Chatt Hills raises funds for parks — privately

Ben Nelms's picture

We’ve just completed an election that, at least in some ways, pitted large government against small government. This has been going on since the founding of this country and likely won’t end anytime soon.

And, admittedly or not, while some do not want government intrusion and government control, many do want government (large or small) to solve some of their problems.

But there is a local example showing that the citizens of a community can exert their resolve and accomplish what will not or cannot be accomplished by government. That example is Chattahoochee Hills.

Some of you know this still-new city in south Fulton County. What you may not know is what they did as citizens to help themselves, their neighbors and the city they fought so hard to establish three years ago.

For those of you who don’t know, Chatt Hills is located immediately to the north and west of Palmetto, covers most of the western portion of south Fulton County and also borders much of north Coweta County. Its land mass is huge, yet it is home to fewer than 3,000 people and fewer than 1,000 households.

I got to know many of these folks and their love for their community when I had the good fortune to cover the Chatt Hills area for a few years.

The city was incorporated in December 2007, following an overwhelming vote by residents to solidify the control of their own destiny, especially in terms of maintaining local control of the unique development model that essentially restricts commercial and most residential development to “villages” and “hamlets,” thereby keeping upwards of 80 percent of land inside the city limits permanently green: rolling hills of pastures and woodlands.

One of the goals for cityhood was to secure ownership of Cochran Mill Park, Hutcheson Ferry Park and a large tract of virgin land, all owned and operated by Fulton County. The effort began a few months before the November 2007 vote that established the city.

The idea was to secure the deal being offered by Fulton County to the other new cities that swept into existence in 2006 and 2007 (remember, before the new cities were formed it was Peachtree City that was the state’s most recently formed municipality in 1959).

The price for the parks was a bargain: $100 per acre compared to the estimated $15 million represented by fair market value.

That’s fine if a city has the money, but Chatt Hills was brand new and about to undergo the effects of the recession. So what’s a brand new city with less than a dozen businesses and fewer than 1,000 households to do?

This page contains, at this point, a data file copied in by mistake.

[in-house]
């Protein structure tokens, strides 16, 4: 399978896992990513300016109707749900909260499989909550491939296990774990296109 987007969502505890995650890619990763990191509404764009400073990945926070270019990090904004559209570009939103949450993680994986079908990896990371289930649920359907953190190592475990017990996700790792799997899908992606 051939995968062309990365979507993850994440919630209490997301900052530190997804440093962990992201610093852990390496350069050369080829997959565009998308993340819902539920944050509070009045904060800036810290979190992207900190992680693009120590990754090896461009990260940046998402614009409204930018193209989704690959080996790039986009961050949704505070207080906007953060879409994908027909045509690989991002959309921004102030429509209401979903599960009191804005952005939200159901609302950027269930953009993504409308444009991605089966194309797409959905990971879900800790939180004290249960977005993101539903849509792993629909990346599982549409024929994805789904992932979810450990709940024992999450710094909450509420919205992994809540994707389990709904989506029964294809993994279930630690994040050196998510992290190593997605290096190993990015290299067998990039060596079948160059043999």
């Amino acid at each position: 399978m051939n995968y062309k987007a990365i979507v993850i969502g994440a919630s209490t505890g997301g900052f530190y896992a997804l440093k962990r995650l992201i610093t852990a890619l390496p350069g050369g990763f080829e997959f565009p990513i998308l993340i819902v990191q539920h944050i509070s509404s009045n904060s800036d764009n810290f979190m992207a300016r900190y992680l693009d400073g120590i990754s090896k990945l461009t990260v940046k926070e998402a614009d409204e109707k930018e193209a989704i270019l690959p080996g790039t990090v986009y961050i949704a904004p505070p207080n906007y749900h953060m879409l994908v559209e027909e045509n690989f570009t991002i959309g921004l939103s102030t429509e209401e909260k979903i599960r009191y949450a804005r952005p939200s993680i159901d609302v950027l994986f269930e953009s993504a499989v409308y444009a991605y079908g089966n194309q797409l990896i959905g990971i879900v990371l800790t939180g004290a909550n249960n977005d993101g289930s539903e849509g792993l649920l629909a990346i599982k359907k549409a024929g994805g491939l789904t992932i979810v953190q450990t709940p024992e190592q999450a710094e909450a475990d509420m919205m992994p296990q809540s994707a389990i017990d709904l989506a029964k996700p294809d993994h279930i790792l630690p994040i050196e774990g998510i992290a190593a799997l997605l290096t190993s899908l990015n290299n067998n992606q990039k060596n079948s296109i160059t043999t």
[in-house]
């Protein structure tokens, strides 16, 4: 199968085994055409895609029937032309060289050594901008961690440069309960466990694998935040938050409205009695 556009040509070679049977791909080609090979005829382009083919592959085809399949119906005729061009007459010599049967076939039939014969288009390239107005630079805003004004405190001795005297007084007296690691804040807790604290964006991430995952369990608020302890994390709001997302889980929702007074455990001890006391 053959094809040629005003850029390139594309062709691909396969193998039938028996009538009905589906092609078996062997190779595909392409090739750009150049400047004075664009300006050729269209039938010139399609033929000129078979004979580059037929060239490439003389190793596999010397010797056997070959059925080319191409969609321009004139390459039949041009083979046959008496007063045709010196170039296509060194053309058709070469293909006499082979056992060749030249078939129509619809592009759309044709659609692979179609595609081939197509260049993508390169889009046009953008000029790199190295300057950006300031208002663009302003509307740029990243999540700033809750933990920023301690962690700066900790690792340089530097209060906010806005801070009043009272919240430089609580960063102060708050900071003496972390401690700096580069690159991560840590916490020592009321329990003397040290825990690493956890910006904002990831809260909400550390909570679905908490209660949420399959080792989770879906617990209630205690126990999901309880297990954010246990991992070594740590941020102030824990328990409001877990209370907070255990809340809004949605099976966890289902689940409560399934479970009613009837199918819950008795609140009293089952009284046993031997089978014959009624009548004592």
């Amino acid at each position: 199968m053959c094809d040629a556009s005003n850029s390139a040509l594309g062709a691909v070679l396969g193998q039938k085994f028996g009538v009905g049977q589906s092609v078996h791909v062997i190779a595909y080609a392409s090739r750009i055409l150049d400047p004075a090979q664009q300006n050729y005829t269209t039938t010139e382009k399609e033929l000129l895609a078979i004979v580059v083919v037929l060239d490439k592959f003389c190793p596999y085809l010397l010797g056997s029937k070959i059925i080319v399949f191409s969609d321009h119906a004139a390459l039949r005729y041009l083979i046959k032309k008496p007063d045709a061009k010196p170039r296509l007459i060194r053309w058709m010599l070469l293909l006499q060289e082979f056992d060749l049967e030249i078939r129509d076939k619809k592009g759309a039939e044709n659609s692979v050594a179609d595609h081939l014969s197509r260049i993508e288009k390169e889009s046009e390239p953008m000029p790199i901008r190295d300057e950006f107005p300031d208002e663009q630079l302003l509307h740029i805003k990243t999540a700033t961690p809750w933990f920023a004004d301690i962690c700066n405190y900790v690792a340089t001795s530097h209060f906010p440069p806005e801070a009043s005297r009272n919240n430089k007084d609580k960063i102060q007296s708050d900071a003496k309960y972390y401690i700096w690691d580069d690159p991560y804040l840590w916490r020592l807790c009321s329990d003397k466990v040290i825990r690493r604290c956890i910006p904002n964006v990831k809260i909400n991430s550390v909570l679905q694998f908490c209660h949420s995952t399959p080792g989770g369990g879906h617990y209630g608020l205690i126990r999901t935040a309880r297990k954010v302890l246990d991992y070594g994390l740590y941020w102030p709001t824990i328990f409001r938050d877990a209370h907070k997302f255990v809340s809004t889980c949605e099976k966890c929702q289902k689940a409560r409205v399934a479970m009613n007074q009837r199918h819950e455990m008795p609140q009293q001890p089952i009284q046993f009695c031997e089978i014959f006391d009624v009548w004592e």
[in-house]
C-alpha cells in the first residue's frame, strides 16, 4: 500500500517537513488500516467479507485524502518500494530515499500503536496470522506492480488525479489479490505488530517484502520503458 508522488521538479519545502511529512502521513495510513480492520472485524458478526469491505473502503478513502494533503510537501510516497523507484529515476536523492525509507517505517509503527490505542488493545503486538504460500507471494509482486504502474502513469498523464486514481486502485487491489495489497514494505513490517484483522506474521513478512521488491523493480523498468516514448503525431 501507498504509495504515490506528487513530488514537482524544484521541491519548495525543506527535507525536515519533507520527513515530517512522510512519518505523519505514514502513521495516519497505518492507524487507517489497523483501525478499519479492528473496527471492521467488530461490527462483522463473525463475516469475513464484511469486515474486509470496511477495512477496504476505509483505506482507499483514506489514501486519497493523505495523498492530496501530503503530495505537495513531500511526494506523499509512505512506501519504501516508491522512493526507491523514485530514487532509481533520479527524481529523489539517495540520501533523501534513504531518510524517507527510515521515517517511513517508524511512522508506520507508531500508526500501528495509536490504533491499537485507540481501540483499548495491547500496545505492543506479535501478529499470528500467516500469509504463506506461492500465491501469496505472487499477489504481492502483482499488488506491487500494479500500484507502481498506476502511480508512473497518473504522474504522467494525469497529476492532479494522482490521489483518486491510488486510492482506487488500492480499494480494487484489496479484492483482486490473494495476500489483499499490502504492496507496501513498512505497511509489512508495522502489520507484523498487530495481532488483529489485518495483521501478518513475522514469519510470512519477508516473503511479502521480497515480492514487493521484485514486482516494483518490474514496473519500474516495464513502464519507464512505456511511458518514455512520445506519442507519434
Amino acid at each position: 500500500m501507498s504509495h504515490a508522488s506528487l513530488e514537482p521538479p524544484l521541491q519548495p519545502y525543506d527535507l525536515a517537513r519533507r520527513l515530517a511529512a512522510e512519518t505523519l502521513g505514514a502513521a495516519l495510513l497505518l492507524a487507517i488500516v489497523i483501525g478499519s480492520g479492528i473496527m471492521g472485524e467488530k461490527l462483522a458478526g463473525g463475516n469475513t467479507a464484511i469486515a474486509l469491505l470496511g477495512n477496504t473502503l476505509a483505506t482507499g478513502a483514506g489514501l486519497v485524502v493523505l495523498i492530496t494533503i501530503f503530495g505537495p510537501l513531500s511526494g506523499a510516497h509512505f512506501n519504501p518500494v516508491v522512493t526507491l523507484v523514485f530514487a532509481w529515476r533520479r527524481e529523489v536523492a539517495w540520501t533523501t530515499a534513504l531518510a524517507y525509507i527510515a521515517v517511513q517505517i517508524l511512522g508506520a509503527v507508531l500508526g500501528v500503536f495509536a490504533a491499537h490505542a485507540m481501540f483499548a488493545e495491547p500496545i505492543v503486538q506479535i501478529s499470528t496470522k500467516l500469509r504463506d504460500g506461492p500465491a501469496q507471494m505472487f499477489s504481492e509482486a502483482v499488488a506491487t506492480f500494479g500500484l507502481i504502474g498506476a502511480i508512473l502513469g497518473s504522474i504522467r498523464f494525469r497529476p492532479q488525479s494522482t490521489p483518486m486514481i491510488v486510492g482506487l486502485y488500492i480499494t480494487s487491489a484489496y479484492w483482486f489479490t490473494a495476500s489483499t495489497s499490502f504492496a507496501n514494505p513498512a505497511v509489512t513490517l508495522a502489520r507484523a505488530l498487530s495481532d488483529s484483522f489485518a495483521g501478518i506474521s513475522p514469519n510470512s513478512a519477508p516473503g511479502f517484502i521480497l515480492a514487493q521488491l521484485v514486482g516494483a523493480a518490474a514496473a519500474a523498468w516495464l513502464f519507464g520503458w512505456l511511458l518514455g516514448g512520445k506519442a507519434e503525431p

That was easy. The citizens raised the money themselves.

With the “Buy Our Parks Now” campaign led by the Chatt Hills Civic Association and the Chattahoochee Hill Country Conservancy, residents raised more than $250,000 for the purchase of the two parks, additional greenspace and a few years of maintenance costs.

Participating in the effort were 380 contributors. That’s about one out of every three households.

The donations ran the gamut, from contributions of $1 all the way to one for $80,000. And about $30,000 came from the family and friends in memory of Zack Wansley who passed away in Cochran Mill Park in 2008 while training for a Thanksgiving Day marathon.

Today Chatt Hills is in possession of the 780-acre Cochran Mill Park, the 103-acre Hutcheson Ferry Park (one of the Atlanta Symphony’s outdoor venues) and 234 acres of greenspace property that fronts the Chattahoochee River on the city’s west side.

As for the money, it didn’t take long to raise: a couple of months. The 18-month time frame in getting the deed to the property rested with Fulton County. That said, last month the city got the deed and the rest is history. Well, almost.

The residents of Chatt Hills are as diverse a group of people as you’re likely to find anywhere. Multi-generational families whose ancestors were around long before Atlanta made its mark on the nation, newcomers who have only been around 10 or 15 years and the more recent arrivals who discovered the diamond of Fulton County and wanted to be a part of its genesis.

The real story here lies in the background, not the “how” so many people came together to purchase the park properties. It’s the “why” they did it that tells the tale.

The “why” is the sense of community that existed before the city was born in 2007. That sense of community has continued to grow.

Don’t get me wrong, there are plenty of things in any city to disagree about. But the bond of community (that also included elected citizens) that exists flowed in part from the realization that it is the community that is responsible for looking out for the community. Their subsequent action flowed from that realization.

That type of tenacious approach to community-based problem solving is sadly absent in many communities today. But for the residents of Chatt Hills, they cared enough to identify the need and accomplish the task. And they believed they could. That’s community.

[Ben Nelms covers Fayetteville, the Fayette County Board of Education and several governments in Coweta County for The Citizen.]

ginga1414
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No Apathy In Chattahoochee Hills

It truly does my heart good to know that the apathetic virus has not invaded every community in Georgia.

I call "apathetic" a virus because it is listed in The American Heritage Medical Dictionary.

Symptoms of the apathetic virus range from dull eyes, lethargy, and in the most severe cases narcolepsy.

People with the apathetic virus rarely, if ever, question governmental decisions.

Good for Chattahoochee Hills! I wish I had the ways and means to move there. It seems as though I am surrounded by folks with the apathetic virus. Thank goodness, however, I am still apathetic free.